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June 12, 2007 > US stocks strike higher

US stocks strike higher

By Tim Paradis, AP Business Writer

NEW YORK (AP), Jun 08 _ U.S. stocks snapped a three-day losing streak Friday, letting investors recoup some of the losses incurred during a week in which concerns about interest rates roiled Wall Street. In Friday's session, the Dow Jones industrial average showed its biggest point gain in more than two months, and the Standard & Poor's 500 index crossed back above the 1,500 mark.

After briefly dipping into negative territory, stocks gained steam Friday as yields on the U.S. Treasury's 10-year note backed off five-year highs of 5.25 percent. As stocks closed Friday, the yield on the benchmark note hovered around 5.11 percent.

Yields, which move in the opposite direction as bond prices, jumped during the week after investors grew less optimistic that the Federal Reserve would lower short-term interest rates. A move above the 5 percent level Thursday in the 10-year bond yield sent stock market investors rushing to bonds.

On Friday, investors moved back into stock.

``The fact that it rallied the last two hours of the day showed people were coming in buying what they thought were pretty good bargains,'' said Ryan Detrick, senior technical analyst at Schaeffer's Investment Research.

The Dow industrials rose 157.66, or 1.19 percent, to 13,424.39.

Broader stock indicators also jumped. The S&P 500 advanced 16.95, or 1.14 percent, to 1,507.67. It was just last month that the index crossed above the 1,500 mark for the first time in seven years.

The Nasdaq composite index rose 32.16, or 1.27 percent, to 2,573.54.

Friday's gains couldn't offset all the losses for a week that started out with fresh closing records for the Dow and the S&P 500. The Dow fell 1.78 percent for the week, while the S&P 500 lost 1.87 percent and the Nasdaq gave up 1.54 percent. Before stocks regained some lost ground Friday, the major indexes had each fallen nearly 3 percent in what was the biggest three-session decline since a short-lived pullback that began Feb. 27.

``It definitely was a down week, but investors tend to have a short-term memory,'' Detrick said. ``They just remember the good Friday. This three-day dip might be nothing more than a solid buying opportunity.''

He added that the coming week brings expiration of options contracts and that stocks have managed gains in 12 of the 17 such weeks since the start of last year.

Stocks received a boost Friday as oil prices fell after a cyclone spared major oil installations in the Gulf of Oman, easing supply concerns. Light, sweet crude for July delivery settled down $2.17 at $64.76 per barrel on the New York Mercantile Exchange.

In addition, a narrowing of the U.S. trade deficit injected some calm into the markets. The Commerce Department reported that the gap narrowed by 6.2 percent to $58.5 billion (euro43.82 billion) in April, after widening to a six-month high of $63.9 billion (euro47.87 billion) in March.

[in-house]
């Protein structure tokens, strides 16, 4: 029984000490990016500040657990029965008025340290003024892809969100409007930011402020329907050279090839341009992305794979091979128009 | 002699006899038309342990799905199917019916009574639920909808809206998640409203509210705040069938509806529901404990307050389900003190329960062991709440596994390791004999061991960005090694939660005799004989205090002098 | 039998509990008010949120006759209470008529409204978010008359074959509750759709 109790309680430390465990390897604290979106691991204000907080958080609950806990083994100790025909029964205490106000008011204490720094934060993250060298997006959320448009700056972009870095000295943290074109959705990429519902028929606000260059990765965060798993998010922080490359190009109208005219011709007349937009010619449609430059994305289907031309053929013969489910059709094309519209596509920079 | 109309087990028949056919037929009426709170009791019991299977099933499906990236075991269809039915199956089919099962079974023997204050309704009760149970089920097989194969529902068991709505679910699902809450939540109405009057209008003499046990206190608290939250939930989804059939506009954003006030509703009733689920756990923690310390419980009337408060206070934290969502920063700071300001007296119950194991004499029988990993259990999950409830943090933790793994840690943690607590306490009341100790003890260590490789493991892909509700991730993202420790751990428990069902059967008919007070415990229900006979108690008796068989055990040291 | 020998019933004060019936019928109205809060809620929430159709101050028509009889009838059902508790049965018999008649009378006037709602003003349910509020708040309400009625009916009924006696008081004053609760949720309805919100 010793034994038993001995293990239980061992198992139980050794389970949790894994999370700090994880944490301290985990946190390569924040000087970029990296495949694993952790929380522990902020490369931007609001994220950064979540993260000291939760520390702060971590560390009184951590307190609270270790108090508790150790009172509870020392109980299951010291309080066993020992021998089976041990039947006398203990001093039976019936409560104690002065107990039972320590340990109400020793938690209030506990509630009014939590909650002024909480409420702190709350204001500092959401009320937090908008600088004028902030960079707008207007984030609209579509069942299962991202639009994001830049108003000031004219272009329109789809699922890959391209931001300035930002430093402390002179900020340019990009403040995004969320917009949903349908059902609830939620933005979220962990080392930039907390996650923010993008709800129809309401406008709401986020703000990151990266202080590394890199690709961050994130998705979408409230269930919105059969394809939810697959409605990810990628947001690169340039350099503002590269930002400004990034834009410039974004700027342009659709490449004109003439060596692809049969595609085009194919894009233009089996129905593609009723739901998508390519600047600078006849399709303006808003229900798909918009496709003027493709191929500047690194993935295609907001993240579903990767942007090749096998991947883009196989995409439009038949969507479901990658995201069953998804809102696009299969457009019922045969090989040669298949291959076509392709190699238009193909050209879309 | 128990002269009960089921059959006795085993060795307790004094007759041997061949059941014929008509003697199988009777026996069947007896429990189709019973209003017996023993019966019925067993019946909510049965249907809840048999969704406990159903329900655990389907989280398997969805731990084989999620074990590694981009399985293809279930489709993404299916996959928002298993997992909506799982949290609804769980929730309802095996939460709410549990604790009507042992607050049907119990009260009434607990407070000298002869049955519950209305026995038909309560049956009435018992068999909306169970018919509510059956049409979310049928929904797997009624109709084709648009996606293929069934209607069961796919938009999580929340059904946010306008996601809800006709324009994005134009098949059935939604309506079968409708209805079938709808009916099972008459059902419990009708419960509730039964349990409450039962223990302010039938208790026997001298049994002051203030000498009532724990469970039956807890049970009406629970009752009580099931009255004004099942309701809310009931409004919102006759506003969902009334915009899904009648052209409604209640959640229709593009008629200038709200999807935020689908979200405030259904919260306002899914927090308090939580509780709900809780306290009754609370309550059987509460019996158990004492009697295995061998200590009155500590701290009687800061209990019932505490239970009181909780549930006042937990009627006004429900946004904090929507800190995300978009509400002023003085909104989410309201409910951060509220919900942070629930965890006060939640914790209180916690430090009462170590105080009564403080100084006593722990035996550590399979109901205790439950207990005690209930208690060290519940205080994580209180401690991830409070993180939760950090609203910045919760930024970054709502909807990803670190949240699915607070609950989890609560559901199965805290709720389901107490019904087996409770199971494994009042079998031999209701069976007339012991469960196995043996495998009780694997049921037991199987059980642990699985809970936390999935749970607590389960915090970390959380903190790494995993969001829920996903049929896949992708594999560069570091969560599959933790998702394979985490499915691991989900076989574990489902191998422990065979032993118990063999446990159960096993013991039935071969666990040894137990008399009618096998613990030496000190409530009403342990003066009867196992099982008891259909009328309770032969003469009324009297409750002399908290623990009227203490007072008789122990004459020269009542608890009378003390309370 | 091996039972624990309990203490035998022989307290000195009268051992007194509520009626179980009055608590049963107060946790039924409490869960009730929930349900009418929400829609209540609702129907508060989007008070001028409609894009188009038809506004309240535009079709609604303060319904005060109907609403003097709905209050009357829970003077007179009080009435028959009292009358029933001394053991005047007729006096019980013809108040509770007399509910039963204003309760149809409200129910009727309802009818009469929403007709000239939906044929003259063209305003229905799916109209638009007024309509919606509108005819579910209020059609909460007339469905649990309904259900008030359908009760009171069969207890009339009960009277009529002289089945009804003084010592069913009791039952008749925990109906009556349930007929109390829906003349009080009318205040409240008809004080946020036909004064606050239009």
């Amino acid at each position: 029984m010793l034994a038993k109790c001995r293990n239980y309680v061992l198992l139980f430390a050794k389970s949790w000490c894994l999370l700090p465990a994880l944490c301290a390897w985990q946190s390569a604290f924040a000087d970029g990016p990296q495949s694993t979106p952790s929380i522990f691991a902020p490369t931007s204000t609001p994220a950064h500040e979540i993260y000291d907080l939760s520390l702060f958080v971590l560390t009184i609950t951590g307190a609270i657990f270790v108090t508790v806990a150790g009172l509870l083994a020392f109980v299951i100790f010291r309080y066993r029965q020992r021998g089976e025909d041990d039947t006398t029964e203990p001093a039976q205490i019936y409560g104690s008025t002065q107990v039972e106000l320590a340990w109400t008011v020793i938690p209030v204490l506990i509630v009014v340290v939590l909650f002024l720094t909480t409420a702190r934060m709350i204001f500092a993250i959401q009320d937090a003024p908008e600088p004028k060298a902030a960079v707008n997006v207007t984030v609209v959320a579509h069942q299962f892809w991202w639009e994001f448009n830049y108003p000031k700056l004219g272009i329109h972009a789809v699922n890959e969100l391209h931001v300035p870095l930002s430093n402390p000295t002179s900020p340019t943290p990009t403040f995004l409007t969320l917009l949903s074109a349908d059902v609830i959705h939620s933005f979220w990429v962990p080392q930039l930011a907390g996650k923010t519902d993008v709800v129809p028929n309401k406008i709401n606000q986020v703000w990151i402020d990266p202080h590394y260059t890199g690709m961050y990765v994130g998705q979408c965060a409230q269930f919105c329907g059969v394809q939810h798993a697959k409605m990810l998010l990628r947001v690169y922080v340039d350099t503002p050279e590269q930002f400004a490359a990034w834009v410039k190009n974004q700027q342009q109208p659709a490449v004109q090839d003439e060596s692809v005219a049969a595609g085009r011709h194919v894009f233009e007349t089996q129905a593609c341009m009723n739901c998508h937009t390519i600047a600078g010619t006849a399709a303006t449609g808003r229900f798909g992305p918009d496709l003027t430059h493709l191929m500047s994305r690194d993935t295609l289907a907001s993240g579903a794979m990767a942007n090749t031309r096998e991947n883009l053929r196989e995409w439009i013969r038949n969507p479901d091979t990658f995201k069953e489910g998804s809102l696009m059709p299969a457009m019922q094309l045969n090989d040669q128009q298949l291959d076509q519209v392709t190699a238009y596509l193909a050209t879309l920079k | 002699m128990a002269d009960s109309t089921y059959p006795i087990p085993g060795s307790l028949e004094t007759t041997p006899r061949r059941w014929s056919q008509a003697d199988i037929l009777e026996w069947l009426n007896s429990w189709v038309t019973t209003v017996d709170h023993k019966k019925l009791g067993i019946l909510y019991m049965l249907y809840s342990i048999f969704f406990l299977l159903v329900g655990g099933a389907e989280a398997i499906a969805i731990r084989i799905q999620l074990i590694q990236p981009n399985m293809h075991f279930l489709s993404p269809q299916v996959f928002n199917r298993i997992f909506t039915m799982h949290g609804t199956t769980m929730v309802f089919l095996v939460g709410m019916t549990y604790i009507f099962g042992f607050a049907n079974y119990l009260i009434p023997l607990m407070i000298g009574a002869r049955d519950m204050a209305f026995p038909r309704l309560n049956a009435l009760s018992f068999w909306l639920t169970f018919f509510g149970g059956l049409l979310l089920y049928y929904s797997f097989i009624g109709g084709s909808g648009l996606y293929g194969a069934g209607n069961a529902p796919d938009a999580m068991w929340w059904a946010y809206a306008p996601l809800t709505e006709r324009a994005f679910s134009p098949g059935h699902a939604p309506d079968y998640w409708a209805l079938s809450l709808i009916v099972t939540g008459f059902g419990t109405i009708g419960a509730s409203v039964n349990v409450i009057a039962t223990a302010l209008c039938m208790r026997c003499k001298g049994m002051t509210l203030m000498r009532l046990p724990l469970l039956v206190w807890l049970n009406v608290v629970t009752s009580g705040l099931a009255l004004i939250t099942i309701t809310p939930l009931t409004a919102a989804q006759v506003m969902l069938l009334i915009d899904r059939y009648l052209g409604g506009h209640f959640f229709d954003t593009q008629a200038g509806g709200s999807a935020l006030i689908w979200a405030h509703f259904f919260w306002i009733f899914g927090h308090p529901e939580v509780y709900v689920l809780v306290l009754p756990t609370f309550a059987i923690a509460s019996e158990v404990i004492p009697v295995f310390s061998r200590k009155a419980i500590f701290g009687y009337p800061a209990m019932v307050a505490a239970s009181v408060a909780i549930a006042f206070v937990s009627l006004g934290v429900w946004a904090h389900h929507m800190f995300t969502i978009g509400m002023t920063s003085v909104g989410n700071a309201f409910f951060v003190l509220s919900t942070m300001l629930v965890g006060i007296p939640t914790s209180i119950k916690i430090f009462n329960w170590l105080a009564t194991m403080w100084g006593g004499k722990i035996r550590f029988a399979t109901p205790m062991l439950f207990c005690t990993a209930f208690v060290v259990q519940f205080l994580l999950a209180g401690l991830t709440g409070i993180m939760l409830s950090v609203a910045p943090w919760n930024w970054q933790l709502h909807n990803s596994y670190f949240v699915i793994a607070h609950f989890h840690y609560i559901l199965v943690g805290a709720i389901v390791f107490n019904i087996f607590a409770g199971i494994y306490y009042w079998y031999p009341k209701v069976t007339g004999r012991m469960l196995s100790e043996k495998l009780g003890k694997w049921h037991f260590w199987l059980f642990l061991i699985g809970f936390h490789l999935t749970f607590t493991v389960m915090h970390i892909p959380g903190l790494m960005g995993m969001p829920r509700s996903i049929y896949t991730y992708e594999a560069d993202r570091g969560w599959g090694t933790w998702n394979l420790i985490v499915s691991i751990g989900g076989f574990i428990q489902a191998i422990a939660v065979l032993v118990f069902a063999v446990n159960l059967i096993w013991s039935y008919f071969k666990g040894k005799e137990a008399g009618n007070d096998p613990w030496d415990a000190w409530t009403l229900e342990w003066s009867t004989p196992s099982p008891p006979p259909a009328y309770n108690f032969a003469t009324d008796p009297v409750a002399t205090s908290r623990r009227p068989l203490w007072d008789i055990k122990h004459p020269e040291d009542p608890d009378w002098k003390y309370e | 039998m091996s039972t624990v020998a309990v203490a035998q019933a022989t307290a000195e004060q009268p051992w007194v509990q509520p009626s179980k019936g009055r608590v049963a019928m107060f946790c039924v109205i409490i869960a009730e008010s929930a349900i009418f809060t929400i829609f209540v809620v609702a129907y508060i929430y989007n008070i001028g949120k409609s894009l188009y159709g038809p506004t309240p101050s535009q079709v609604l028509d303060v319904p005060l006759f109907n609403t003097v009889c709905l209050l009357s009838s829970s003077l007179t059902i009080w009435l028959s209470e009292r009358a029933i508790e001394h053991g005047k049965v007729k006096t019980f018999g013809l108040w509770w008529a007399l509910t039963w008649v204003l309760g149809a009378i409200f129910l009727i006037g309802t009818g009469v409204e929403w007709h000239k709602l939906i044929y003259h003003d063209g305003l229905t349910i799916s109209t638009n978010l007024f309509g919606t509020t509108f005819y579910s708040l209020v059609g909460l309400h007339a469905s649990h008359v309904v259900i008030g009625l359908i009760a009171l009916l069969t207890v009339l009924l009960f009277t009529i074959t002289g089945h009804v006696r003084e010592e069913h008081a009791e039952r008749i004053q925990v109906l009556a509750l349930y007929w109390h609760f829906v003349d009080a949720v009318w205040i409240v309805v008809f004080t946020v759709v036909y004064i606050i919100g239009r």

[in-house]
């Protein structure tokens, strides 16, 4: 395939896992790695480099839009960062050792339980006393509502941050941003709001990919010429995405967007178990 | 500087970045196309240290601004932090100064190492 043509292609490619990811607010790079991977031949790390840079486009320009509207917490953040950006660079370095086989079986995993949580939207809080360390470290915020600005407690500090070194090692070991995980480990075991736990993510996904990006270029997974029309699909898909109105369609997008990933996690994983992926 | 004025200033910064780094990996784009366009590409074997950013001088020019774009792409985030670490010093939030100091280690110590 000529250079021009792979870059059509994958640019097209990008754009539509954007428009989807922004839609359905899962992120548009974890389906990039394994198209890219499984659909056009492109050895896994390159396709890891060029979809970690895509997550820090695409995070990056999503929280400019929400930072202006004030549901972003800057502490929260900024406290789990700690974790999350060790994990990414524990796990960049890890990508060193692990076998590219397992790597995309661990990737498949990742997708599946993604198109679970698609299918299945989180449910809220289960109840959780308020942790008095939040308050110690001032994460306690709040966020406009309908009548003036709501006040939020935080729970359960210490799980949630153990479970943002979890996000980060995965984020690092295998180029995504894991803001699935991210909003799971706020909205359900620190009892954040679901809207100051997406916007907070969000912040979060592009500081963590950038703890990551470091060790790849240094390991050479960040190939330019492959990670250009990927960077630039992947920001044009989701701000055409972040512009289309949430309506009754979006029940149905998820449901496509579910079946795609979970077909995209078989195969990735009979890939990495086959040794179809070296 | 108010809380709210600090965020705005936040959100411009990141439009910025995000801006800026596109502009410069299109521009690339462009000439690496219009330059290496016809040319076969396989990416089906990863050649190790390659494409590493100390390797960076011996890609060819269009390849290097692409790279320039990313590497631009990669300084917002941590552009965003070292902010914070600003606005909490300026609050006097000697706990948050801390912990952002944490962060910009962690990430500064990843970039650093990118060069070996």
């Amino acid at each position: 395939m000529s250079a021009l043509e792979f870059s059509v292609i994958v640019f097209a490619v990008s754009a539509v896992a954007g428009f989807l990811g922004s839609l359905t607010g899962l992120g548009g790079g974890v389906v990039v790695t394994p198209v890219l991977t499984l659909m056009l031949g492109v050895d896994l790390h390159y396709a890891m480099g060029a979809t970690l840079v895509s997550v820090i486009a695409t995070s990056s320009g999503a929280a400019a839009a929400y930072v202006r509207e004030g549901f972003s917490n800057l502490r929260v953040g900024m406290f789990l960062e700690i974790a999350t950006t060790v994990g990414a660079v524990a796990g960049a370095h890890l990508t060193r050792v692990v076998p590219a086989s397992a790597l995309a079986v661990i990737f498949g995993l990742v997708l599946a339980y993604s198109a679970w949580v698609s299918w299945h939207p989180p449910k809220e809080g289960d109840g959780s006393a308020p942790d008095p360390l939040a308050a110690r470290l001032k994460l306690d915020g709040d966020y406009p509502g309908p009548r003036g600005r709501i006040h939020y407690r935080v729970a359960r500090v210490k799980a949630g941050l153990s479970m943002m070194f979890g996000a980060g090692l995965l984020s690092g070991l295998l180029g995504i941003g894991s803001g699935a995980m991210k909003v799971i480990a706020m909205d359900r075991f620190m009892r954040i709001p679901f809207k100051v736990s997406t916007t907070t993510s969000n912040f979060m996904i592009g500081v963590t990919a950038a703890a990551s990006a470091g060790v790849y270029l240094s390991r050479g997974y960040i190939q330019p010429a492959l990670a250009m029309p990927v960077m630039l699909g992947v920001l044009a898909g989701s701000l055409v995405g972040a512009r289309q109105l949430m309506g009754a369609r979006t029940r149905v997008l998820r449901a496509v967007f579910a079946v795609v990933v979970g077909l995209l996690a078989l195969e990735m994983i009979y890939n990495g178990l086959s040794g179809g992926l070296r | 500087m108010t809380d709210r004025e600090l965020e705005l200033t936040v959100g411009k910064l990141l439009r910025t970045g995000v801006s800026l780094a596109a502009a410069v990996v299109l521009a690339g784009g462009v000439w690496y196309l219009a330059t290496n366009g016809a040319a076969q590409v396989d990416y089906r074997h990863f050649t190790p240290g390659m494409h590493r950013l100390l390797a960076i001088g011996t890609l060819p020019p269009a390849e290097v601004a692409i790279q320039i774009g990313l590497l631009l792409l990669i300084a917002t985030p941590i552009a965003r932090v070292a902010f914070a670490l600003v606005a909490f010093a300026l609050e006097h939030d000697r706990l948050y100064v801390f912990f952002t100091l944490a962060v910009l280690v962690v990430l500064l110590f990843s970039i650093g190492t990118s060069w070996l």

The week's swings stirred concerns that an extended rise in interest rates could cork the huge flow of takeover activity that, according to financial data provider Dealogic, has been on pace to beat last year's record $4 trillion (euro3 trillion). The flurry of acquisitions has helped push stocks higher in recent months.

``We haven't had any major buyouts in the last week, and I think it's directly related to the higher interest rates we've seen,'' Detrick said.

While companies and investors might have felt less acquisitive than in recent months, some dealmakers saw fit to plow ahead.

Biomet Inc., a maker of orthopedic products, said Thursday a private equity consortium upped its bid for the company by 4.5 percent from $10.9 billion (euro8.17 billion) to $11.4 billion (euro8.54 billion). Biomet on Friday slipped 7 cents to $45.49.

Tyco International Ltd. said its board has formally approved the industrial conglomerate's breakup into three companies through a tax-free distribution to shareholders. Tyco rose $1.17, or 3.6 percent, to $33.80.

In other corporate news, McDonald's Corp. rose $1.20, or 2.4 percent, to $51.41 after the world's largest fast-food chain said its global same-store sales, or sales at restaurants open at least 13 months, rose 8.7 percent in May.

National Semiconductor Corp. jumped $3.79, or 15 percent, to $29.58 after increased orders and stronger profit margins helped the chipmaker post better-than-expected fiscal fourth-quarter earnings.

The dollar rose against other major currencies, while gold prices fell.

Advancing issues outnumbered decliners by more than 2 to 1 on the New York Stock Exchange, where consolidated volume came to 2.98 billion shares compared with a heavy 3.56 billion Thursday.

The Russell 2000 index of smaller companies rose 9.99, or 1.21 percent, to 835.31.

After U.S. stocks' big sell-off on Thursday, Japan's Nikkei stock average fell 1.52 percent, Hong Kong's Hang Seng Index dropped 1.4 percent, Singapore's stock market lost 1.2 percent, and Australian stocks declined 1.3 percent. China's benchmark Shanghai Composite Index rose 0.6 percent, however, its fourth straight gain.

In European trading, Britain's FTSE 100 ended flat, Germany's DAX index fell 0.37 percent, and France's CAC-40 fell 0.12 percent.


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